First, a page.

In overdose, iprindole is much less toxic than most other TCAs and is considered relatively benign. For instance, between 1974 and 1985, only two deaths associated with iprindole were recorded in the United Kingdom, whereas 278 were reported for imipramine, although imipramine is used far more often than iprindole.
On account of these interactions, caution should be used when combining iprindole with other drugs. As an example, when administered with amphetamine or methamphetamine, iprindole increases their brain concentrations and prolongs their terminal half-lives by 2- to 3-fold, strongly augmenting both their physiological effects and neurotoxicity in the process.
The binding affinities of iprindole for various biological targets are presented in the table to the right. It is presumed to act as an inhibitor or antagonist/inverse agonist of all sites. Considering the range of its therapeutic concentrations (e.g., 63–271 nM at 90 mg/day), only the actions of iprindole on the 5-HT2 and histamine receptors might be anticipated to be of possible clinical significance. However, it is unknown whether these actions are in fact responsible for the antidepressant effects of iprindole. The plasma protein binding of iprindole and hence its free percentage and potentially bioactive concentrations do not seem to be known.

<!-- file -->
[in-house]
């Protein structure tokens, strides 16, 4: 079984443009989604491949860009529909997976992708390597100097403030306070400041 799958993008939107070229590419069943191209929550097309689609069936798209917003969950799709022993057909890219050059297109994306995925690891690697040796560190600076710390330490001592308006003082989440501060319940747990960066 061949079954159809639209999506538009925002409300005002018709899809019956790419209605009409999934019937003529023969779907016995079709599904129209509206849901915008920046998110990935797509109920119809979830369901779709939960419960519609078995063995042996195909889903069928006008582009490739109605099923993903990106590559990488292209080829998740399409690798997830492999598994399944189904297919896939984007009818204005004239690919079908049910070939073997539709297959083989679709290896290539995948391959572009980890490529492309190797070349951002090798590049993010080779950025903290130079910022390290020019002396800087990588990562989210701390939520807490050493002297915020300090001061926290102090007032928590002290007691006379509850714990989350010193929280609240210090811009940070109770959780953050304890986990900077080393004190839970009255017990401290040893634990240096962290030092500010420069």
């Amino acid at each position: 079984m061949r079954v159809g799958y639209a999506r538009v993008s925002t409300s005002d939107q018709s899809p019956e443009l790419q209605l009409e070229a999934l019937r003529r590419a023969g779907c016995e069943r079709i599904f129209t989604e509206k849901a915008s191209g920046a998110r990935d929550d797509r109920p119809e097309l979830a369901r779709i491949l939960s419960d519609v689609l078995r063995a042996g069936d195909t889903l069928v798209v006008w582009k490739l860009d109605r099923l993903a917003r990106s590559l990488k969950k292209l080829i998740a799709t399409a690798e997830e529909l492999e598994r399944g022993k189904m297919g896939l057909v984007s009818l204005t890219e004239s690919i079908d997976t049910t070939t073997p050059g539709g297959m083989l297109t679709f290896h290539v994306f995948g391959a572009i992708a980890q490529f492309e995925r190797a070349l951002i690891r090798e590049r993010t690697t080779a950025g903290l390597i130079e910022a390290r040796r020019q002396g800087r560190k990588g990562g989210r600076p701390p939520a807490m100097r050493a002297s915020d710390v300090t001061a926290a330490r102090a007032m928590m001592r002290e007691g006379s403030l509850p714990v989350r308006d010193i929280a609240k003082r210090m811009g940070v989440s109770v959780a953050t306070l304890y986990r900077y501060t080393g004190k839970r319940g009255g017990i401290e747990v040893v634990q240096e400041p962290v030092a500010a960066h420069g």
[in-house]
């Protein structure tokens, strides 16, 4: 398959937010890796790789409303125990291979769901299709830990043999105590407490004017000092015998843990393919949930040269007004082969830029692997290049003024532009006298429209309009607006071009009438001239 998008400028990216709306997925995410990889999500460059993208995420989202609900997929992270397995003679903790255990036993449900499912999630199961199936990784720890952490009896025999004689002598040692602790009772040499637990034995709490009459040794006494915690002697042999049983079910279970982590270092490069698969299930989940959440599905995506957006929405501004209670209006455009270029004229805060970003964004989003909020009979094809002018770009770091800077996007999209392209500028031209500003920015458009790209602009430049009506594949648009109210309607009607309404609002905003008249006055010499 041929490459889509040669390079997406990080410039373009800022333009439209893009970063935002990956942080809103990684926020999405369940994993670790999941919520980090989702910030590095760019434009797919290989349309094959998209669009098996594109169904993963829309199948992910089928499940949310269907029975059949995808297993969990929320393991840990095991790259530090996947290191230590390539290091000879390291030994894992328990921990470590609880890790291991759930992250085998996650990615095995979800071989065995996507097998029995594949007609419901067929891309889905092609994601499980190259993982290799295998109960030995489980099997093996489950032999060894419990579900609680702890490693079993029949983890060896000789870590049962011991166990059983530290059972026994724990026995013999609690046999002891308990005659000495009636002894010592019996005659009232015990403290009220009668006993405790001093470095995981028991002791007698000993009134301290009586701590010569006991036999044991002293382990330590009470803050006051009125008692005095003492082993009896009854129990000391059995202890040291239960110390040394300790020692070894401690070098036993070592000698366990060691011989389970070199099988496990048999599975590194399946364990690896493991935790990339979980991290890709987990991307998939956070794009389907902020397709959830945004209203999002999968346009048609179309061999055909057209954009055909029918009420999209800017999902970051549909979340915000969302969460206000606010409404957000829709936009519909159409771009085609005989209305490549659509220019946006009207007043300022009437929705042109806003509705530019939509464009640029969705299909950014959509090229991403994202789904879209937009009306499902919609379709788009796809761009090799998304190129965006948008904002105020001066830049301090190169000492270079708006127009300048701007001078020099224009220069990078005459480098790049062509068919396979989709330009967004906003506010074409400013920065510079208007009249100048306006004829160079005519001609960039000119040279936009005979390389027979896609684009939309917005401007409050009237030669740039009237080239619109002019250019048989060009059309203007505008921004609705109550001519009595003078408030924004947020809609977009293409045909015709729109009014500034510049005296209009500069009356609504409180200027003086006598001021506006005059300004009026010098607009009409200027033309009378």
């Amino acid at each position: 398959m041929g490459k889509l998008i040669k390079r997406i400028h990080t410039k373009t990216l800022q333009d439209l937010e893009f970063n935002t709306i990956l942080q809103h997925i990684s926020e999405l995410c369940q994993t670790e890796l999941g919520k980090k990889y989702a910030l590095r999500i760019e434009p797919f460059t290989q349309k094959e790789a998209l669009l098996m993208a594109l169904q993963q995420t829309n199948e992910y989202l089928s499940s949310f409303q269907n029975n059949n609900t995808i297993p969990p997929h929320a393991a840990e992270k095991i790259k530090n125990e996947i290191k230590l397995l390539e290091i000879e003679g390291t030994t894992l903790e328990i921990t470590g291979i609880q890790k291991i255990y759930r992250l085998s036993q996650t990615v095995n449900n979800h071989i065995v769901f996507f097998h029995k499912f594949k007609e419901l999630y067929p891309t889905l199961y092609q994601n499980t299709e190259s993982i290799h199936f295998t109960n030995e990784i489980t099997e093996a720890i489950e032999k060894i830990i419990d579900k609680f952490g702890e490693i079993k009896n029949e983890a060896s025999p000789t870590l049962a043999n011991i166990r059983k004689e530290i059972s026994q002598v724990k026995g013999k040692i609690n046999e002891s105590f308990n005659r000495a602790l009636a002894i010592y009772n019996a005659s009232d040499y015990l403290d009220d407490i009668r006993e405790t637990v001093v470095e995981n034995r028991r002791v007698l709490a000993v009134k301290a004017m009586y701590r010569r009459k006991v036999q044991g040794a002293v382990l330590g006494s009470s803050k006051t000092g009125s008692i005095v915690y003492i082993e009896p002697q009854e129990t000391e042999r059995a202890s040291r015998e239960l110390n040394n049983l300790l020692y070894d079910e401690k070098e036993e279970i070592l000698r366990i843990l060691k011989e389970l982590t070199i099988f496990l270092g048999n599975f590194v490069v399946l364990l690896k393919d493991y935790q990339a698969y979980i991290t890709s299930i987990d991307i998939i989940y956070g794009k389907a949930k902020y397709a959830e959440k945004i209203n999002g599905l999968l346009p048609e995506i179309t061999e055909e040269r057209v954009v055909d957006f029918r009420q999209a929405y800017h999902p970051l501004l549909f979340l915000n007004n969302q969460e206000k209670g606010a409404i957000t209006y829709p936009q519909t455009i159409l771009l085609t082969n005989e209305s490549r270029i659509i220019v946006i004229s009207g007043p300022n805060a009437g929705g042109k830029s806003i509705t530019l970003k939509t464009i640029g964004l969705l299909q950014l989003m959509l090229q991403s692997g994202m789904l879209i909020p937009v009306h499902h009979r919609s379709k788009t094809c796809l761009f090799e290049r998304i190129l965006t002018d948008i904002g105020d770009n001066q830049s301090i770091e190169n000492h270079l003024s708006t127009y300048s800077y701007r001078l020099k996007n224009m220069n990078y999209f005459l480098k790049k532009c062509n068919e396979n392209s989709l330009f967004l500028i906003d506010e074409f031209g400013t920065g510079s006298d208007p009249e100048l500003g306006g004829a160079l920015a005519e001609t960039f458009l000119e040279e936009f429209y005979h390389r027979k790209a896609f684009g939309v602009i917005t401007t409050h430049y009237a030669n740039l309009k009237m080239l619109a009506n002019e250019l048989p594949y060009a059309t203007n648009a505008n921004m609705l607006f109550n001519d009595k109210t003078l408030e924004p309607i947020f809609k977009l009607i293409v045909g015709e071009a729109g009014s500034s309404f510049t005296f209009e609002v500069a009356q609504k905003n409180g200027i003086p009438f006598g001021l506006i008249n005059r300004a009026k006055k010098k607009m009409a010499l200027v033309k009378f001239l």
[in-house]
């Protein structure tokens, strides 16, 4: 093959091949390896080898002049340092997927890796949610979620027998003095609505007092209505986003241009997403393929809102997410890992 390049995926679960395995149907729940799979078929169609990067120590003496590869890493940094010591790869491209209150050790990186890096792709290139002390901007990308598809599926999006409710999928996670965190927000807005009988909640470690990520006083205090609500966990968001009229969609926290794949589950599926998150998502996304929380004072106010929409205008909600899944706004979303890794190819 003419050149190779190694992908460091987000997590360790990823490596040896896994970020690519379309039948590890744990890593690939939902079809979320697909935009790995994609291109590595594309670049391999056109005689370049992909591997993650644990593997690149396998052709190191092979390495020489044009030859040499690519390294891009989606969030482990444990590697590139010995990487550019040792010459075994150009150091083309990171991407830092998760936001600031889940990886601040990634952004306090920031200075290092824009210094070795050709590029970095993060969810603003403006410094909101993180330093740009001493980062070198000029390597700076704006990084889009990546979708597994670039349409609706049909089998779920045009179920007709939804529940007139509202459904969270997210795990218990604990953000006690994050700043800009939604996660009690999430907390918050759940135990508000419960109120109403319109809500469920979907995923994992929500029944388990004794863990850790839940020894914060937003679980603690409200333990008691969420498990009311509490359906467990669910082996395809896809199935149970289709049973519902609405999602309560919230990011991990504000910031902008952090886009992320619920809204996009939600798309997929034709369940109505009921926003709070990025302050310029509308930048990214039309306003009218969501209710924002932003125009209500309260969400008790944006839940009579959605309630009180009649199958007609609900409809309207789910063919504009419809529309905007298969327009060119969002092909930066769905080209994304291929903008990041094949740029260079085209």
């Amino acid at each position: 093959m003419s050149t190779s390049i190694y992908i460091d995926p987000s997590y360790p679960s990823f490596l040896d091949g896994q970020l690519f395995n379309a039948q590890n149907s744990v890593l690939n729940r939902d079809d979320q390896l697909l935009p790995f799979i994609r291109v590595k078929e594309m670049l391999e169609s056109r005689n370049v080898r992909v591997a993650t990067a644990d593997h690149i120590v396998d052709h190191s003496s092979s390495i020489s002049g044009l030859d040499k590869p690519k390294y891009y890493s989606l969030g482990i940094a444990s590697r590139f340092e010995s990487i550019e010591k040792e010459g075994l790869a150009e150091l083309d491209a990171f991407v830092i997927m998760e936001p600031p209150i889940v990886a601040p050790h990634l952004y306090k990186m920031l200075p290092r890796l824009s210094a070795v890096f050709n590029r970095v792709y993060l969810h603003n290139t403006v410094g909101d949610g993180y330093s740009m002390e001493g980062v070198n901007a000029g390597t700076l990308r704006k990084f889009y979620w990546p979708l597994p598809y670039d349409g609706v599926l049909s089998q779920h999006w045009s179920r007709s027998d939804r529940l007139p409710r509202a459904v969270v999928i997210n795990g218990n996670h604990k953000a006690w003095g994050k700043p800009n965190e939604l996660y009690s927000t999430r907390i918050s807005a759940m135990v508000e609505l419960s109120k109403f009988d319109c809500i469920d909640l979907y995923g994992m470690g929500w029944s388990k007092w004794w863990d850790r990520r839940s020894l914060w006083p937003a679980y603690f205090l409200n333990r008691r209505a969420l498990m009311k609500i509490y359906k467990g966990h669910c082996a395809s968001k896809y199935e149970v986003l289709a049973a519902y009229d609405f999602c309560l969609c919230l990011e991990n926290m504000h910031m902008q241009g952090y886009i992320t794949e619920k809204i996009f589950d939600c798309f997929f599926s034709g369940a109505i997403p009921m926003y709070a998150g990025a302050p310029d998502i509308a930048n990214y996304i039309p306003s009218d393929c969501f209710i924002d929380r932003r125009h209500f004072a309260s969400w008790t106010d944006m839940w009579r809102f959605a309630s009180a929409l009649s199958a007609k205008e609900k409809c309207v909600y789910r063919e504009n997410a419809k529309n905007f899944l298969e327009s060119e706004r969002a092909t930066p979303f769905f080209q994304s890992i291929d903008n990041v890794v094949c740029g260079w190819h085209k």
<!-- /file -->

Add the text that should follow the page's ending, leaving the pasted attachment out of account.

Only one study appears to have evaluated the pharmacokinetics of iprindole. A single oral dose of 60 mg iprindole to healthy volunteers has been found to achieve mean peak plasma concentrations of 67.1 ng/mL (236 nmol/L) after 2 to 4 hours. The mean terminal half-life of iprindole was 52.5 hours, which is notably much longer than that of other TCAs like amitriptyline and imipramine. Following chronic treatment with 90 mg/day iprindole for 3 weeks, plasma concentrations of the drug ranged between 18 and 77 ng/mL (63–271 nmol/L). Theoretical steady-state concentrations should be reached by 99% within 15 to 20 days of treatment.
Iprindole has been marketed under the brand name Prondol by Wyeth in the United Kingdom and Ireland for the indication of major depressive disorder, and has also been sold as Galatur and Tertran by Wyeth.
Iprindole was previously available in the United Kingdom and Ireland but seems to no longer be available for medical use in any country.
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